And though the jokes never stopped flowing, we were all very serious when it came to the sauces. (Though it is tradition for the first round judges to intentionally pass several exceptionally crappy sauces on to our round to see that we all suffer a little make sure our palates are calibrated.) They were broken down into categories: red, green, and special variety. And within those, it was subdivided into individual, restaurant, or commercial.

We zipped through them, experiencing a whirlwind of flavors. Some good, some bad. Some too salty, some practically begging for salt. Some wonderfully overflowing with garlic, others depressingly lifeless. Several making you wonder if they actually even contained peppers, and surprisingly just two that set my mouth ablaze. (Luckily, tortilla chips, guacamole, beer, and margaritas were well within reach. Ahhhhh the perks…) When all was said and done, I’d had a great time making new friends, exploring a new city, and trying out a few incredible hot sauces.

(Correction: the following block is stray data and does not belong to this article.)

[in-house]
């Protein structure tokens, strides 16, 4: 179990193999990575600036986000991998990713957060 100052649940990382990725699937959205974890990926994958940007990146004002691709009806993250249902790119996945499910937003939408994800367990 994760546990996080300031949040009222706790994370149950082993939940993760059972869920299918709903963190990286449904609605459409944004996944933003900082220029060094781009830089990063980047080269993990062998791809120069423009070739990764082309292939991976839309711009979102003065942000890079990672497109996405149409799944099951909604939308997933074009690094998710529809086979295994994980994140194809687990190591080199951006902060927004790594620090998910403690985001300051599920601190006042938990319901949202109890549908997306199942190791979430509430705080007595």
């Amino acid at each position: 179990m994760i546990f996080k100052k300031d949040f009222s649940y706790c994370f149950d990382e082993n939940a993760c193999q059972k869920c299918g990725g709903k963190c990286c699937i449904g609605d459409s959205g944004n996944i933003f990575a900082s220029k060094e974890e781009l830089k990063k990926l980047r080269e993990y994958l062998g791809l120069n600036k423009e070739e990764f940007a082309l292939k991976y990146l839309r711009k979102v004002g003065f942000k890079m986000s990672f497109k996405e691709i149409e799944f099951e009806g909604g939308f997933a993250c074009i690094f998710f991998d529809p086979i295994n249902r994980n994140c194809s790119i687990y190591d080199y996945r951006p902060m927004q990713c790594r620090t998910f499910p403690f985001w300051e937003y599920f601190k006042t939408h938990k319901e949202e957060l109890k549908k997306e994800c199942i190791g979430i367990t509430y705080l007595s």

Was it all worth it? ABSOLUTELY. I really did have a blast. But I do have to say, the bad and mediocre sauces outnumbered the good. The winners were almost alarming easy to pick. No heated battles for first prize… no contentious debates between judges over entry #383 and #267.

So what does that mean? What am I trying to say with this blog post? Well, if you’ve got a killer hot sauce, keep making it. Test it. Refine it. Season it properly. Make it again. And again. And again. Try variations. Find your winner and BRING IT. Enter it and knock our socks off next year. I wanna yell at Robb and tell him the one he liked just wasn’t as good as yours. I want Paula to order another (double) margarita for both of us while politely asking how on earth you nailed the right amount of heat and acidity. I want it to come down to a 1 point difference between 1st and 2nd place, or better yet, with an arm wrestling match serving as a tie-breaker!

Whaddya say? Got a recipe your friends keep clamoring for? I assure you that I speak for the entire group when I say we really wanna try it.